In the montane rainforests of eastern Australia, at least 14 species of frogs that breed in, and live near, streams have declined dramatically during the past 15 years. I explored the hypothesis that atypical weather was wholly or partly responsible for these declines, using a computerized weather analysis package and data on 10 rainfall and temperature parameters gathered from 17 strategically located weather stations. Most weather stations exhibited a moderate (≤25%) reduction in annual rainfall in the five years immediately preceding frog declines, usually due to a decline in wet season rainfall, and within-year rainfall variability declined consistently. During the same period nearly half of all stations exhibited a significant increase in the frequency of ‘major drought’ months. There also was an excessive number of months with atypically high average temperatures, especially in summer, although other temperature parameters did not deviate significantly from long-term weather averages. In general, however, the moderate deviations of rainfall and temperature measures from long-term averages at each site appear to be an inadequate explanation for the dramatic declines of montane frogs in Queensland. Other possible factors, especially epidemic disease, should be explored in further detail.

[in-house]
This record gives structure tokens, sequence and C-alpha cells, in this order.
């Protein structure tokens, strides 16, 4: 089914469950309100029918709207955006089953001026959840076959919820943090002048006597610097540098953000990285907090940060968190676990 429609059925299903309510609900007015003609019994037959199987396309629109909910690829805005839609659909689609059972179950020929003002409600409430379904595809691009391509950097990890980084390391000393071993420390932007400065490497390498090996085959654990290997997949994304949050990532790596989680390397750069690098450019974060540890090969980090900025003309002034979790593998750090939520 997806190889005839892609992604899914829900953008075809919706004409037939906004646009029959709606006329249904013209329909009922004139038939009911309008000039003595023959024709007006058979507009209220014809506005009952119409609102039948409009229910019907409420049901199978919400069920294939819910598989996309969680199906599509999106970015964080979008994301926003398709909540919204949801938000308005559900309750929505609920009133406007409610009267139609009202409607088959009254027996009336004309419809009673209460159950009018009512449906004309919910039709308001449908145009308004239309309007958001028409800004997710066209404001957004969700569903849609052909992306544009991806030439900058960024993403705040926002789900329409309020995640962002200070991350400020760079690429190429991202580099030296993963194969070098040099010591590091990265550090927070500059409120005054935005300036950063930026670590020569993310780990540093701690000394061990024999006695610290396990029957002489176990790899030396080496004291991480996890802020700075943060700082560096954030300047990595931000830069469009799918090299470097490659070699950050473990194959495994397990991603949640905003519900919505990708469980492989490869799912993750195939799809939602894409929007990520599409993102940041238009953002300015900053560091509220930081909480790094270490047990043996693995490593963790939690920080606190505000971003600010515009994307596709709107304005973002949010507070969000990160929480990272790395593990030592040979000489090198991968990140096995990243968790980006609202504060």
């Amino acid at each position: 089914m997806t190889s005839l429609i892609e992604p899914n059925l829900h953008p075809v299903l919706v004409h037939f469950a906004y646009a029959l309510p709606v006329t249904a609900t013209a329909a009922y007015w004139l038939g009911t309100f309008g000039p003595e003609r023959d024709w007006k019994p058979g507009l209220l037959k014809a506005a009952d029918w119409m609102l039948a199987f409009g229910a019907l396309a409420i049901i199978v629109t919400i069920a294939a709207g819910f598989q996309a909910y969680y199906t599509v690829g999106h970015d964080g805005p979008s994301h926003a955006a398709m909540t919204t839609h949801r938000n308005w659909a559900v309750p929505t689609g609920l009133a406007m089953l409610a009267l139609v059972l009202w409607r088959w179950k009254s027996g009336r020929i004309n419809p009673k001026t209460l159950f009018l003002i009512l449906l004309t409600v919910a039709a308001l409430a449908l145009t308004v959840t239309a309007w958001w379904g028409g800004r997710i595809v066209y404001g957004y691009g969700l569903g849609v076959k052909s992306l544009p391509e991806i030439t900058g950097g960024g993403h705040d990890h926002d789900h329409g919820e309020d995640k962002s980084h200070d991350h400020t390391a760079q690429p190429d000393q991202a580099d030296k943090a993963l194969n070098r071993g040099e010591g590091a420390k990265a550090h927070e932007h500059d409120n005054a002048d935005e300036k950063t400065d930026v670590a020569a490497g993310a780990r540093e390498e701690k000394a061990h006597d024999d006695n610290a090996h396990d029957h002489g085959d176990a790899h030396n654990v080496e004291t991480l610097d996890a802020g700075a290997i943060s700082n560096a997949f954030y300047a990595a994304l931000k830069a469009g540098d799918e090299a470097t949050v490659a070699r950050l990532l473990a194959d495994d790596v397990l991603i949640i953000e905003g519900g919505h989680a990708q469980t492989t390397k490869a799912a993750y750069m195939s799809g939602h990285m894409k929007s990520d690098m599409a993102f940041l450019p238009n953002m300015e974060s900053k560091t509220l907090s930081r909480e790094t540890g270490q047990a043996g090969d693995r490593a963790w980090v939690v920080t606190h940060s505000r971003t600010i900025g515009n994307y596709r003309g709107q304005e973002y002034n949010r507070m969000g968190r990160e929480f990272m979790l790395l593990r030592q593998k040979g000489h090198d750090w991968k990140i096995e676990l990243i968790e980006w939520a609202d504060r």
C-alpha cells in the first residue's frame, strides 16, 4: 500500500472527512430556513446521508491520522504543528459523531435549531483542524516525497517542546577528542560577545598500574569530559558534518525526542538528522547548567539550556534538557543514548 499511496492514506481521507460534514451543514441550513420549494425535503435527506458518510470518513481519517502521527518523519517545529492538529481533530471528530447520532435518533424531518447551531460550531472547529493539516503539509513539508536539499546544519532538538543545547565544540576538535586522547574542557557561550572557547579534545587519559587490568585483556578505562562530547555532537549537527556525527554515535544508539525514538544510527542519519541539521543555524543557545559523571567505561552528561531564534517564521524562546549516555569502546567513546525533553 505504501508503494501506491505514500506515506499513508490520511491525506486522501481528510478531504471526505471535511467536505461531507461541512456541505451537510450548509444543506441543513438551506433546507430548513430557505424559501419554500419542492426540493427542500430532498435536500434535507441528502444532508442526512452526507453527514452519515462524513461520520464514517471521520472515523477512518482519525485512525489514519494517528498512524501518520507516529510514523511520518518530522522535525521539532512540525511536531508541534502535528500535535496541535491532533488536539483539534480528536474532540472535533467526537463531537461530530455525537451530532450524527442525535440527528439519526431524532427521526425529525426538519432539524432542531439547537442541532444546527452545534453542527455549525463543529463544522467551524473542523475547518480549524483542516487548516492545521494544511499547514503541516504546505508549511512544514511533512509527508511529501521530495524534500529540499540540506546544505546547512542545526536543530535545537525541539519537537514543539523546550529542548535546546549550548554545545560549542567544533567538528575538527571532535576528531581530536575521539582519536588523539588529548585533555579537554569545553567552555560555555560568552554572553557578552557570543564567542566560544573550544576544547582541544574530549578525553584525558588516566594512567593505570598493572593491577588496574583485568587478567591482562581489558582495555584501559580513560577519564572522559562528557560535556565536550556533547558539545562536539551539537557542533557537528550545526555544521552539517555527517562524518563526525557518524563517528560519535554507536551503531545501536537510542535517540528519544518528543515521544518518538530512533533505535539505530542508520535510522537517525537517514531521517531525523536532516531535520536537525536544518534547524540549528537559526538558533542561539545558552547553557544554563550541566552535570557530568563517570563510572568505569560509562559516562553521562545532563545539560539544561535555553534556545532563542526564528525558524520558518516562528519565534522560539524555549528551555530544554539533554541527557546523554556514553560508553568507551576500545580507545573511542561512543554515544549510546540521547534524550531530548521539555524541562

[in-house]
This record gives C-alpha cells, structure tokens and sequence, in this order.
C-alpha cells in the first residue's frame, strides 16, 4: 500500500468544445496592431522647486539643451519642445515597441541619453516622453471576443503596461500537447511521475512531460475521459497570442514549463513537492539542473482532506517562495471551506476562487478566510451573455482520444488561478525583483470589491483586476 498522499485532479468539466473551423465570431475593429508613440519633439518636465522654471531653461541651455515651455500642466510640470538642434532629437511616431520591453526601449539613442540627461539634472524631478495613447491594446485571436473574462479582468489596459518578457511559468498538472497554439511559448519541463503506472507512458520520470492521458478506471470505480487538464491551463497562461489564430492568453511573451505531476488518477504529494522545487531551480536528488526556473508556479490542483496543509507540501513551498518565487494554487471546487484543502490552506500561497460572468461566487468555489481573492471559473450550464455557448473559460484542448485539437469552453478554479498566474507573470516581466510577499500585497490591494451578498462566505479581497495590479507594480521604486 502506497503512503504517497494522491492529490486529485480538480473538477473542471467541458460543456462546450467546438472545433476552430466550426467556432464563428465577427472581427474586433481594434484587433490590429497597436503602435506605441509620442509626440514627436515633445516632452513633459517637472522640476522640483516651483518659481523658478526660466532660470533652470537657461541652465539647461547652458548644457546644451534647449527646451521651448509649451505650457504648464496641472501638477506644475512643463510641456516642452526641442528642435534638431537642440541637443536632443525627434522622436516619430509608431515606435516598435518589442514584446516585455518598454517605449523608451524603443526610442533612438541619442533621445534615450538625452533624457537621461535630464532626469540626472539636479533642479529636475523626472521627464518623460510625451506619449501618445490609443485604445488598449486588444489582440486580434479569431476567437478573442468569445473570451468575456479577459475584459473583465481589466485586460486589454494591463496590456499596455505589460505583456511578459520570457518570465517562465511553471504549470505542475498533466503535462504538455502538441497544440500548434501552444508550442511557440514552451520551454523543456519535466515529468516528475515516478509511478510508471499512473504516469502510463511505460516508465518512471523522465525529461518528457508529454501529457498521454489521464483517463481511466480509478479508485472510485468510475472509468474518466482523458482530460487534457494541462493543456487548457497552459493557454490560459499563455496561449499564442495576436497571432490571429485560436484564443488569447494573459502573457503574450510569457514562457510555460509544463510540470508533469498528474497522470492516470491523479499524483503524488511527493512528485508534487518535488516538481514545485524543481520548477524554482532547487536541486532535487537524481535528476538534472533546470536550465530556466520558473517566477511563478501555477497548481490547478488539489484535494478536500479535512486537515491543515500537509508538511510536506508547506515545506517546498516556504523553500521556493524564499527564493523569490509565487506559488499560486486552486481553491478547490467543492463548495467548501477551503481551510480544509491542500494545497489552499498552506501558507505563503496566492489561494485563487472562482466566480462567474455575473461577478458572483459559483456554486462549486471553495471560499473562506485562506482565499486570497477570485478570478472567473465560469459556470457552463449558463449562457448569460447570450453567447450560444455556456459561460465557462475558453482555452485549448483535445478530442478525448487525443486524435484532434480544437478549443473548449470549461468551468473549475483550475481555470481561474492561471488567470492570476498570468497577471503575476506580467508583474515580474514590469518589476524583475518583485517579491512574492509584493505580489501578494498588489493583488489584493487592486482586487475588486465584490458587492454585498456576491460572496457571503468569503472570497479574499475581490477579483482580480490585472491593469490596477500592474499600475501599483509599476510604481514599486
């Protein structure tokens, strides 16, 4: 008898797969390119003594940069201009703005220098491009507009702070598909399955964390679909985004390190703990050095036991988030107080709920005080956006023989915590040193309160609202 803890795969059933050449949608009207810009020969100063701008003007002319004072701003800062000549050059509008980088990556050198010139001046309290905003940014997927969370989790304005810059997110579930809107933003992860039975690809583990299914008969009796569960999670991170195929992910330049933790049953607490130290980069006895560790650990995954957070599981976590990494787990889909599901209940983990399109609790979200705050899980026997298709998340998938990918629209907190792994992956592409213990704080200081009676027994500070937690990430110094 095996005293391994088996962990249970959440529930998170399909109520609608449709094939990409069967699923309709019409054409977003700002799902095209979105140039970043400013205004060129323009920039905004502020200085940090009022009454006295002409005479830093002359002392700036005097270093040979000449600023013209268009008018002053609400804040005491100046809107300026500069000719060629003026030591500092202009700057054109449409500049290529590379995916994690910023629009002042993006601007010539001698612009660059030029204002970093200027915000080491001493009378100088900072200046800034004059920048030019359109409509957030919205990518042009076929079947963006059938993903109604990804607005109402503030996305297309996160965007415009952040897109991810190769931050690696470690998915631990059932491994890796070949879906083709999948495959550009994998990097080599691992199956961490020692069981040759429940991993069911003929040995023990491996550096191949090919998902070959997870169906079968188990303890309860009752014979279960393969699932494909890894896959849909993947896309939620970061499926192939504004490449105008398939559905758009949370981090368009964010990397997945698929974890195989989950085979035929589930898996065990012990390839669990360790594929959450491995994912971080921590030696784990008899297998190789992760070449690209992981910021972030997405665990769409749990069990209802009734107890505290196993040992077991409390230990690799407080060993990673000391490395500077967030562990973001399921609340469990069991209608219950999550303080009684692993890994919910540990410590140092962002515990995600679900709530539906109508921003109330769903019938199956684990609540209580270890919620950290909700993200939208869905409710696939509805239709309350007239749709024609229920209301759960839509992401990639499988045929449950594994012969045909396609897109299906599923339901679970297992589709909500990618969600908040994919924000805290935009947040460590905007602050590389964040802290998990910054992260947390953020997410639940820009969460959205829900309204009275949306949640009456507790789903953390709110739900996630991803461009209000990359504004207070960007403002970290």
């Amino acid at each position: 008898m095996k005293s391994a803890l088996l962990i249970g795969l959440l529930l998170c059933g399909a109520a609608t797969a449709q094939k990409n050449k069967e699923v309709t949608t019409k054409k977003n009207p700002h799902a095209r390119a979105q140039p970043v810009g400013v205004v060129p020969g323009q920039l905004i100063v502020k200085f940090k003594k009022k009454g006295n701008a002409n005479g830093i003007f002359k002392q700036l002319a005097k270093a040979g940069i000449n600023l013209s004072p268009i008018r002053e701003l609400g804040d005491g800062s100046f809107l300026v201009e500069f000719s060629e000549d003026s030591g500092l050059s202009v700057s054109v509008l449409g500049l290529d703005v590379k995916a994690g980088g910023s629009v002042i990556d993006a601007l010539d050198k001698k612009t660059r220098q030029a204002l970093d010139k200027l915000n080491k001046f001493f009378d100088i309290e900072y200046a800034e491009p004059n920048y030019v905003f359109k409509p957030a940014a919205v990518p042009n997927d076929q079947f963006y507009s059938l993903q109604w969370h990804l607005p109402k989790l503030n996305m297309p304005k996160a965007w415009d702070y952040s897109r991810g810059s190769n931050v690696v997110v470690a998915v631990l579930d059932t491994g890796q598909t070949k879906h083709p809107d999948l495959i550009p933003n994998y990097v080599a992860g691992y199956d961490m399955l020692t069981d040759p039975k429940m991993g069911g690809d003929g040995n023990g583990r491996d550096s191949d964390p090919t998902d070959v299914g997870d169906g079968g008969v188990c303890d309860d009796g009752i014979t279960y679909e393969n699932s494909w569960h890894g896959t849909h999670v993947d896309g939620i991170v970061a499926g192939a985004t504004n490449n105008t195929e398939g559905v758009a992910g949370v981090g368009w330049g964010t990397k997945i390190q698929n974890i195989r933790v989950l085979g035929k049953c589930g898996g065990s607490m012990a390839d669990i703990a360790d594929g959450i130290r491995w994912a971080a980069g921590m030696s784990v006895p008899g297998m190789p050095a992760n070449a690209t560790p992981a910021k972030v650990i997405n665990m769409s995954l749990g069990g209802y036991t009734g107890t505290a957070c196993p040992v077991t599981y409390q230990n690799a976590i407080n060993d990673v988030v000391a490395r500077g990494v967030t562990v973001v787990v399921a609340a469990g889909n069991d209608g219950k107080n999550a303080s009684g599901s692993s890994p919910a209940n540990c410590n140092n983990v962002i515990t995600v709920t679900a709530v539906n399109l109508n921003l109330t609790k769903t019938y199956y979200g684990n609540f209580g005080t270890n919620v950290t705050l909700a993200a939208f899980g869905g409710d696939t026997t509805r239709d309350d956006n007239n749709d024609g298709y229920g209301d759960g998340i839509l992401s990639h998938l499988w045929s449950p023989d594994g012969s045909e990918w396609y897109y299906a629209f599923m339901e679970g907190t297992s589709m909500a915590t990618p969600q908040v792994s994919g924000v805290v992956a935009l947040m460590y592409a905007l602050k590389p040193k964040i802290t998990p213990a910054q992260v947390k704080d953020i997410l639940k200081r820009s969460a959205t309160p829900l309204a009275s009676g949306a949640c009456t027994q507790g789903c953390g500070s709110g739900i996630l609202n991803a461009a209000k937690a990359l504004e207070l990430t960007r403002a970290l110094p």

Biological Conservation – Elsevier
Published: Jan 1, 1996
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